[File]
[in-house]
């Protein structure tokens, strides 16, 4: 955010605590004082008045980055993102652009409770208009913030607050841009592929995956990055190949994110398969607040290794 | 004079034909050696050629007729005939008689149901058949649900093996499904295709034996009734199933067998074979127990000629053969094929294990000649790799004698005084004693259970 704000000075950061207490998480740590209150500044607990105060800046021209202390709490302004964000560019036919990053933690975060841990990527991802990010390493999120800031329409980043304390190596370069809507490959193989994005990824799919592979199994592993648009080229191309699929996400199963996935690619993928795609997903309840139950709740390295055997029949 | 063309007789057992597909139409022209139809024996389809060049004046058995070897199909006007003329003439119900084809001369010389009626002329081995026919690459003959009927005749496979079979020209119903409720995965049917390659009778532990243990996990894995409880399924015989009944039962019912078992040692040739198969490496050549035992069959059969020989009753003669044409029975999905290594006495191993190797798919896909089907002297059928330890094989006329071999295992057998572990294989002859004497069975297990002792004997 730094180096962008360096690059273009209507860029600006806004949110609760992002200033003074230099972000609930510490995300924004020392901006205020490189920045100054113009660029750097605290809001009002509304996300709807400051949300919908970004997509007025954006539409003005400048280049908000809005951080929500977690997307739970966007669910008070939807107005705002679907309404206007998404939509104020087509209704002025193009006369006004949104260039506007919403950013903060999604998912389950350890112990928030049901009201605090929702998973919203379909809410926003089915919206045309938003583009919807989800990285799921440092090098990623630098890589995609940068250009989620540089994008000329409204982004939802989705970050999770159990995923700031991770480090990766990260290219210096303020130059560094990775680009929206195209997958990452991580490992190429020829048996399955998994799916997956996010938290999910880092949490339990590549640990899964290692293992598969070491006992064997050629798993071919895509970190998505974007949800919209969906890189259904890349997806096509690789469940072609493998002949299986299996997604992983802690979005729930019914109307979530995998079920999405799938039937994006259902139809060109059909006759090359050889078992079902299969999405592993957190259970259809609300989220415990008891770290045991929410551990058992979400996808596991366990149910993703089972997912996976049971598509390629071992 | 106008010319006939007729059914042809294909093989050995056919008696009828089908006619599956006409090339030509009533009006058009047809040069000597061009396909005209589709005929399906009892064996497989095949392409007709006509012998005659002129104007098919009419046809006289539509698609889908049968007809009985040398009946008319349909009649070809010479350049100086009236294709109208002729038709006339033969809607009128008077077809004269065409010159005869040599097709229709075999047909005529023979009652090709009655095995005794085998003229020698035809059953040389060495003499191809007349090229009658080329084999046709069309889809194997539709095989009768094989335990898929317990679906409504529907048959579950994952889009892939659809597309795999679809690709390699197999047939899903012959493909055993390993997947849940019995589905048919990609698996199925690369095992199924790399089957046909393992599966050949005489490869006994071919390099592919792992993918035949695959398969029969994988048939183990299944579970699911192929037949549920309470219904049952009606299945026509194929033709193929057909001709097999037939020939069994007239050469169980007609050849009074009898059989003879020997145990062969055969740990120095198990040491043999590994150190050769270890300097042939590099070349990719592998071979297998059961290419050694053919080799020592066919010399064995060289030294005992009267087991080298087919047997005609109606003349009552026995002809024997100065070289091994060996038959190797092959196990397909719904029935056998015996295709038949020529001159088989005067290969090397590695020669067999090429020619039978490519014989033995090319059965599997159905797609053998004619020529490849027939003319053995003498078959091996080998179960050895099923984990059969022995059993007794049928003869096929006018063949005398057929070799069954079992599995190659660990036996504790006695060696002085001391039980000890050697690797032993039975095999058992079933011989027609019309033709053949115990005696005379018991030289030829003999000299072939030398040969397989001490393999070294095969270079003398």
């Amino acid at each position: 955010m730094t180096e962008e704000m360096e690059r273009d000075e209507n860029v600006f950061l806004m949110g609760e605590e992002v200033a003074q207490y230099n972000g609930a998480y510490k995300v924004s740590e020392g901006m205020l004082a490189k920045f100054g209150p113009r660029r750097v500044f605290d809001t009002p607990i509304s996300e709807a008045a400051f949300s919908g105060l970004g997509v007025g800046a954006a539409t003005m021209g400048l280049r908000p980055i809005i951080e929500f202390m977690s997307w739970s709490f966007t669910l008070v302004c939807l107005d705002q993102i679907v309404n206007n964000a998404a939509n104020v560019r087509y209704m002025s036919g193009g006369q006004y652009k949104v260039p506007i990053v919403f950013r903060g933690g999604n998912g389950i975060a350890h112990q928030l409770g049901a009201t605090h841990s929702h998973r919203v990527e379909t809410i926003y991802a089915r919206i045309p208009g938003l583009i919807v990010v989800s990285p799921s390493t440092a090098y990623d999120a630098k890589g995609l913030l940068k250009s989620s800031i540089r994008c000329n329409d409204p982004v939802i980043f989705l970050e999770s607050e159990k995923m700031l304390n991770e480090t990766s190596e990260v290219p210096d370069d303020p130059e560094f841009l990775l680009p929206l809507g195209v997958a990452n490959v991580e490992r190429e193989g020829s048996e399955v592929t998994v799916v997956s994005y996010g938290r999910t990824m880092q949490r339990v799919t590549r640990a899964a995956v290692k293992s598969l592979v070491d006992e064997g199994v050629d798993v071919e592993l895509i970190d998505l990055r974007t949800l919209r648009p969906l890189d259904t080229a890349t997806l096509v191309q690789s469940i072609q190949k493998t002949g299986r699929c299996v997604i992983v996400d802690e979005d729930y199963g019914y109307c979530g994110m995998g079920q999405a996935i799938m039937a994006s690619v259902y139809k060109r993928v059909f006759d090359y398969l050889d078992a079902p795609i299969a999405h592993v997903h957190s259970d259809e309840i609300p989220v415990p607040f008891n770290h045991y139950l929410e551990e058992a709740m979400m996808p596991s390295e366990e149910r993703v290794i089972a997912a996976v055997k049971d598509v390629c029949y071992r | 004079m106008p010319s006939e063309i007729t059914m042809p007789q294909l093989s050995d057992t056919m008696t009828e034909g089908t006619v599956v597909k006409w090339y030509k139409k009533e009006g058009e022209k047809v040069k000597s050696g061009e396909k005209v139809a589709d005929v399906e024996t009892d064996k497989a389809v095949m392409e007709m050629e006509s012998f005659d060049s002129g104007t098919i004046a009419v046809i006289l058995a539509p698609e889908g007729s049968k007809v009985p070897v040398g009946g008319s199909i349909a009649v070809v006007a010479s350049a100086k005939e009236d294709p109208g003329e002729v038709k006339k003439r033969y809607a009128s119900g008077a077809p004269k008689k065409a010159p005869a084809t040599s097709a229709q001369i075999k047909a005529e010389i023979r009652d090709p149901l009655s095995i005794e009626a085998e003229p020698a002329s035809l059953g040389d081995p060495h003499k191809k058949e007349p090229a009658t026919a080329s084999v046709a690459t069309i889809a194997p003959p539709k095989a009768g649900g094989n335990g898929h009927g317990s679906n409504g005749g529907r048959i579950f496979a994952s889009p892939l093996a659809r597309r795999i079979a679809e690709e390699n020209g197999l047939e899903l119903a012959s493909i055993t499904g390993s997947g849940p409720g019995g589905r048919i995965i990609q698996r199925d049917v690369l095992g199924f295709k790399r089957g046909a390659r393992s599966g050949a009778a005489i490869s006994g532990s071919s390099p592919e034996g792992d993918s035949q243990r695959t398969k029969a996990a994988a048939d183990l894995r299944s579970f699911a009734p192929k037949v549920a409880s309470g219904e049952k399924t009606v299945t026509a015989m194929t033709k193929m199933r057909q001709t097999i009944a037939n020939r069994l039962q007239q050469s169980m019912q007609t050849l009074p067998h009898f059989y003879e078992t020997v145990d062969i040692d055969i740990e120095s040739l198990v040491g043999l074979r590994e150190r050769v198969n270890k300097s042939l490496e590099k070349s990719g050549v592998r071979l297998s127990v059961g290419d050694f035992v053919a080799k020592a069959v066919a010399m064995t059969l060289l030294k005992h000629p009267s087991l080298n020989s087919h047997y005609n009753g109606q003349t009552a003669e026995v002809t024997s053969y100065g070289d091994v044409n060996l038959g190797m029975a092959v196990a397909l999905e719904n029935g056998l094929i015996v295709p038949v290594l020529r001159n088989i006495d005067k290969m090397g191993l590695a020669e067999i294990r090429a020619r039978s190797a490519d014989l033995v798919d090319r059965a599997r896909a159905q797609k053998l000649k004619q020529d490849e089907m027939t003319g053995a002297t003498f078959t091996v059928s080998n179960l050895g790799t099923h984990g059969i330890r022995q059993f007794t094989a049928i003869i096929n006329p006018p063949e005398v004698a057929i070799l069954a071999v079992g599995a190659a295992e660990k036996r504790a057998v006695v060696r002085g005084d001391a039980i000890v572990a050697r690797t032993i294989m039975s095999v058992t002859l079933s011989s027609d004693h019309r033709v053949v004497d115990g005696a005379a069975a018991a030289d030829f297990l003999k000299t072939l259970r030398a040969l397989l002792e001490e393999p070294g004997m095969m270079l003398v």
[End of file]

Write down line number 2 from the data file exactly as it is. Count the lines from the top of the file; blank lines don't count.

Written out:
């Protein structure tokens, strides 16, 4: 955010605590004082008045980055993102652009409770208009913030607050841009592929995956990055190949994110398969607040290794 | 004079034909050696050629007729005939008689149901058949649900093996499904295709034996009734199933067998074979127990000629053969094929294990000649790799004698005084004693259970 704000000075950061207490998480740590209150500044607990105060800046021209202390709490302004964000560019036919990053933690975060841990990527991802990010390493999120800031329409980043304390190596370069809507490959193989994005990824799919592979199994592993648009080229191309699929996400199963996935690619993928795609997903309840139950709740390295055997029949 | 063309007789057992597909139409022209139809024996389809060049004046058995070897199909006007003329003439119900084809001369010389009626002329081995026919690459003959009927005749496979079979020209119903409720995965049917390659009778532990243990996990894995409880399924015989009944039962019912078992040692040739198969490496050549035992069959059969020989009753003669044409029975999905290594006495191993190797798919896909089907002297059928330890094989006329071999295992057998572990294989002859004497069975297990002792004997 730094180096962008360096690059273009209507860029600006806004949110609760992002200033003074230099972000609930510490995300924004020392901006205020490189920045100054113009660029750097605290809001009002509304996300709807400051949300919908970004997509007025954006539409003005400048280049908000809005951080929500977690997307739970966007669910008070939807107005705002679907309404206007998404939509104020087509209704002025193009006369006004949104260039506007919403950013903060999604998912389950350890112990928030049901009201605090929702998973919203379909809410926003089915919206045309938003583009919807989800990285799921440092090098990623630098890589995609940068250009989620540089994008000329409204982004939802989705970050999770159990995923700031991770480090990766990260290219210096303020130059560094990775680009929206195209997958990452991580490992190429020829048996399955998994799916997956996010938290999910880092949490339990590549640990899964290692293992598969070491006992064997050629798993071919895509970190998505974007949800919209969906890189259904890349997806096509690789469940072609493998002949299986299996997604992983802690979005729930019914109307979530995998079920999405799938039937994006259902139809060109059909006759090359050889078992079902299969999405592993957190259970259809609300989220415990008891770290045991929410551990058992979400996808596991366990149910993703089972997912996976049971598509390629071992 | 106008010319006939007729059914042809294909093989050995056919008696009828089908006619599956006409090339030509009533009006058009047809040069000597061009396909005209589709005929399906009892064996497989095949392409007709006509012998005659002129104007098919009419046809006289539509698609889908049968007809009985040398009946008319349909009649070809010479350049100086009236294709109208002729038709006339033969809607009128008077077809004269065409010159005869040599097709229709075999047909005529023979009652090709009655095995005794085998003229020698035809059953040389060495003499191809007349090229009658080329084999046709069309889809194997539709095989009768094989335990898929317990679906409504529907048959579950994952889009892939659809597309795999679809690709390699197999047939899903012959493909055993390993997947849940019995589905048919990609698996199925690369095992199924790399089957046909393992599966050949005489490869006994071919390099592919792992993918035949695959398969029969994988048939183990299944579970699911192929037949549920309470219904049952009606299945026509194929033709193929057909001709097999037939020939069994007239050469169980007609050849009074009898059989003879020997145990062969055969740990120095198990040491043999590994150190050769270890300097042939590099070349990719592998071979297998059961290419050694053919080799020592066919010399064995060289030294005992009267087991080298087919047997005609109606003349009552026995002809024997100065070289091994060996038959190797092959196990397909719904029935056998015996295709038949020529001159088989005067290969090397590695020669067999090429020619039978490519014989033995090319059965599997159905797609053998004619020529490849027939003319053995003498078959091996080998179960050895099923984990059969022995059993007794049928003869096929006018063949005398057929070799069954079992599995190659660990036996504790006695060696002085001391039980000890050697690797032993039975095999058992079933011989027609019309033709053949115990005696005379018991030289030829003999000299072939030398040969397989001490393999070294095969270079003398």